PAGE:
ISLAMABAD: The Pakistan Telecommunication Authority (PTA) on Thursday decided to lift the ban from the online game PlayerUnknown’s Battlegrounds (PUBG) and live streaming app Bigo after assurances from the companies to address the concerns raised by the authority over immoral content on these platforms.
The decision was taken after a meeting was held between the telecom regulator and the legal representatives of PUBG company, read a statement issued by the PTA.
“Proxima Beta (PB) representatives briefed the Authority on response to queries raised by PTA with respect to controls put in place by PB to prevent misuse of the gaming platform. The PTA expressed its satisfaction on measures adopted by PB so far, and emphasized on continued engagement and a comprehensive control mechanism.”
After receiving positive engagement from the company, the PTA decided to unban the PUBG, the statement added.
Bigo to ‘moderate’ immoral, indecent content
The PTA lifted the ban from the live streaming app Bigo as a result of constant engagement and a detailed review by the authority.
“A meeting was held between PTA Authority Members and Vice President South Asia Operations of Bigo, Mr. Jhon Zhang wherein the representative assured Bigo’s commitment to moderate immoral and indecent content in accordance with Pakistani laws,” read the PTA statement.
“Bigo management assured continued engagement with PTA to address the issue of unlawful content,” it added.
On July 20, the telecom authority had announced to ban Bigo and issued a final warning to Chinese-owned social media app TikTok after receiving a number of complaints from different segments of the society against immoral, obscene and vulgar content on these platforms and their extremely negative effects on the society in general and youth in particular.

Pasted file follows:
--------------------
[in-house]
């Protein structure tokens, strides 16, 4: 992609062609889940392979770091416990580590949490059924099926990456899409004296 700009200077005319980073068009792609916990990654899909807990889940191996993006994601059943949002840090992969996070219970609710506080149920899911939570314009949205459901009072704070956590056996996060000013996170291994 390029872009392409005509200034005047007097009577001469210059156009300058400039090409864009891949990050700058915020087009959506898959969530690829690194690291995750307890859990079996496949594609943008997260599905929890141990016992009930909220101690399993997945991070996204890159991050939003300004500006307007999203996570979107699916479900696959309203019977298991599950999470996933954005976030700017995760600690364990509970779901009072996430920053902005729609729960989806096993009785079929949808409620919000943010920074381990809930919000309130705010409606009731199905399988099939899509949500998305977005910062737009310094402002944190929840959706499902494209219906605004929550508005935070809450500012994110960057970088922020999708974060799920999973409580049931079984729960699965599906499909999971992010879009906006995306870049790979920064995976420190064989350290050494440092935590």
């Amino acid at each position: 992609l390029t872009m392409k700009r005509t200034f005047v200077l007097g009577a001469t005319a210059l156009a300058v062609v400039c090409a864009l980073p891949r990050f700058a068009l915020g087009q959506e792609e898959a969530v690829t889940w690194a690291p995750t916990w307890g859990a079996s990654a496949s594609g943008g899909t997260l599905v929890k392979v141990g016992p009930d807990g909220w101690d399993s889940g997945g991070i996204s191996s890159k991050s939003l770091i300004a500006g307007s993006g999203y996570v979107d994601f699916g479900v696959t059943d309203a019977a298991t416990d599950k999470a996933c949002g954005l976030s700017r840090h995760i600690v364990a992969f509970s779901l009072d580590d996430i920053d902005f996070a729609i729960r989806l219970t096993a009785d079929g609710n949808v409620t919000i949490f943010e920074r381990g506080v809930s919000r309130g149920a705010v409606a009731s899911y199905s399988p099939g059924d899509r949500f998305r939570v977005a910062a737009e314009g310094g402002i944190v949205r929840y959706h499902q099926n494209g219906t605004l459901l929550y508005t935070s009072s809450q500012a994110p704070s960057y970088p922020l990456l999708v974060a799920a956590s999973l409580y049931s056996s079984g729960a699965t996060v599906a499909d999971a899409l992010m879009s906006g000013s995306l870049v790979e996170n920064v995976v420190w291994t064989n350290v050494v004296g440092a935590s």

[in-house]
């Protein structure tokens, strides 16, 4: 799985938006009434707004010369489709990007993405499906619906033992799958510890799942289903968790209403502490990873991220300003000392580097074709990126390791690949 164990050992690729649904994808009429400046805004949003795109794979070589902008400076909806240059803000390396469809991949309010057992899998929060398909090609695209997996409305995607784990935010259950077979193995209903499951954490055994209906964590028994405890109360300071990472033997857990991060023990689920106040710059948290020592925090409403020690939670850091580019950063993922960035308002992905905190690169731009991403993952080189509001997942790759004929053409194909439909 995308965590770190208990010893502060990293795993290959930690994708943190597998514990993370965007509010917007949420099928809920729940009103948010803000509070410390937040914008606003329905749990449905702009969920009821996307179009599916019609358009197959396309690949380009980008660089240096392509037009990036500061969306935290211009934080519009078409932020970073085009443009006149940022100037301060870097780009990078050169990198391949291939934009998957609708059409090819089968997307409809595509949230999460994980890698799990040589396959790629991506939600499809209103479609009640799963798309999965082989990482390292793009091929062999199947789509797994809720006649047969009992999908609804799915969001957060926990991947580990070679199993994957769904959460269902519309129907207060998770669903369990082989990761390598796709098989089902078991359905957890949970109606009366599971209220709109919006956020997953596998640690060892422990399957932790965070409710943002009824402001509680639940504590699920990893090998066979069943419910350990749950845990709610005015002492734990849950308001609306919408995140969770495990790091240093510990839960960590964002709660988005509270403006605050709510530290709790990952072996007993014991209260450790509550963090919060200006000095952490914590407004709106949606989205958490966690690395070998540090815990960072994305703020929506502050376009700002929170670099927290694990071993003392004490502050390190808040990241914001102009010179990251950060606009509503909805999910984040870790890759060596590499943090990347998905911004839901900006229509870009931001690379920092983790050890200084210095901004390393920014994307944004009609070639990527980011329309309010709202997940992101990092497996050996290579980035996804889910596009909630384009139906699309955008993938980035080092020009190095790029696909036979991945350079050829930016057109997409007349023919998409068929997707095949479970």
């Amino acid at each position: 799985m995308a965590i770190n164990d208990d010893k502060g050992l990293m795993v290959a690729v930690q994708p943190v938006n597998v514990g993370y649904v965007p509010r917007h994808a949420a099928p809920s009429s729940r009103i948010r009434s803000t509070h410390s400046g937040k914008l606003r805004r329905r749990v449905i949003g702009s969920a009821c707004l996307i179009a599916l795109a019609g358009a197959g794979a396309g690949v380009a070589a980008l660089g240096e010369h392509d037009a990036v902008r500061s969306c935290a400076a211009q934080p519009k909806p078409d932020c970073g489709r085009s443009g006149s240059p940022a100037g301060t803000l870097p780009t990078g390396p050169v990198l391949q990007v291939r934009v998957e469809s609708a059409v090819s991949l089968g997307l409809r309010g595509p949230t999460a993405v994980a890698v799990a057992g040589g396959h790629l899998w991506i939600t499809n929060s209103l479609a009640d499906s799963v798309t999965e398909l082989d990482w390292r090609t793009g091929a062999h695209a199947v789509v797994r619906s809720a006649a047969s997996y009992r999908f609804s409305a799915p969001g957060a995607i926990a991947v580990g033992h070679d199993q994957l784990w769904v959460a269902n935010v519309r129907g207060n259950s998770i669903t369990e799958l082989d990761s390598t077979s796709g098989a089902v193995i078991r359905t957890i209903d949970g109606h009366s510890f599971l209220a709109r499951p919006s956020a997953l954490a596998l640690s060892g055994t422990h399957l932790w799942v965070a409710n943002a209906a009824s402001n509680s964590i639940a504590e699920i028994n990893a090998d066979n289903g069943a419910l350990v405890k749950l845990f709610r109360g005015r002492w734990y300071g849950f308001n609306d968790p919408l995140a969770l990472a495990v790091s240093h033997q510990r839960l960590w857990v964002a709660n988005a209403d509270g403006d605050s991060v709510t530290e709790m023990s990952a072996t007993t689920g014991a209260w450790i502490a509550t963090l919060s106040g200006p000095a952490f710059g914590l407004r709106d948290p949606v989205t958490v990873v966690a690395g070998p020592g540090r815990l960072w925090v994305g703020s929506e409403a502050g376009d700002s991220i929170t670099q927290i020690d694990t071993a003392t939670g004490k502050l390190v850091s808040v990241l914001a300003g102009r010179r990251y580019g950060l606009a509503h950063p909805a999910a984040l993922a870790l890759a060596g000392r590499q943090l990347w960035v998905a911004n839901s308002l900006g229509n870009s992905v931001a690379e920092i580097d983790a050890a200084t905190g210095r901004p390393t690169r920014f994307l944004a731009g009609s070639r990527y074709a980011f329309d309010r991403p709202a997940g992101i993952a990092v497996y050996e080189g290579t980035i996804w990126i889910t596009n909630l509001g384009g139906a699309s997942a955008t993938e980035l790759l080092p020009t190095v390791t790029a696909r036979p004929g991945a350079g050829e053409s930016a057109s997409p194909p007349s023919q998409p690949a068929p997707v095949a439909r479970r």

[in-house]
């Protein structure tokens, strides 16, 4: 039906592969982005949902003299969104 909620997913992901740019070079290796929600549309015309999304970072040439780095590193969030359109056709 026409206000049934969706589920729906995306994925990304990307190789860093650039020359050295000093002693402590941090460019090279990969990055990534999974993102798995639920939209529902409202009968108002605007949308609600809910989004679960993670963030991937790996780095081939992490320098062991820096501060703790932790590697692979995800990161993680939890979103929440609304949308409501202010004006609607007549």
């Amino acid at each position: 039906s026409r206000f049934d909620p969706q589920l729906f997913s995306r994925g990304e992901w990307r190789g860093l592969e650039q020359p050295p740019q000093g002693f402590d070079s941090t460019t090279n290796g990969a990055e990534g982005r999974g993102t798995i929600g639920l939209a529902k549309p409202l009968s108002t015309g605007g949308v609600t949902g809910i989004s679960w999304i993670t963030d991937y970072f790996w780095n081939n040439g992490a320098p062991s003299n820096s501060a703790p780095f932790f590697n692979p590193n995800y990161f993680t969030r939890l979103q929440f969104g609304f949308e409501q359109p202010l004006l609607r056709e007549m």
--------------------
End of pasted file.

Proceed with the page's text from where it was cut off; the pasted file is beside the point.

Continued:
‘PUBG waste of time’
In a detailed order issued earlier this week, the authority had refused to unblock the game insisting that it is “highly addictive” and a “wastage of time”.
In the order, the PTA ruled that it was necessary to block the online game in the interest of public order. “The game is highly addictive, destroying youth, wastage of time and has a negative impact on physical and psychological health,” the 11-page report read.
The authority added that it was empowered under section 37 of the Prevention of Electronic Crimes Act, 2016, to remove or block access to information if it considers it necessary in “the interest of the glory of Islam, the integrity, security or defence of Pakistan or…public order, decency or morality”.
While admitting that there is in fact no exact definition of “decency” and “morality”, the PTA explained that it used the terms in a general sense and considered the “principles of ethics” and “right conduct” when deciding to ban PUBG.
In June, the authority said, there had been reports of suicide in the media which “had potential” links to the PUBG game addiction. In addition, the Capital City Police Officer, Lahore, had written to the authority regarding the negative effects of online games, especially PUBG, and had further stated that there have been two incidents of suicide in District Lahore under influence of the said game.
Delving further into the debate of “morality”, the online regulator said it found the impact of PUBG an issue of “moral turpitude”. The PTA then defined “moral turpitude” as “anything done against just, honesty, modesty or good morals. It is deprivation of character and devoid of morality.”
The order also stated that while the Internet is meant to connect people, “there are negative as well as perverse tendencies inherent in any human being. The online phenomenon such as PUBG, brings this out”.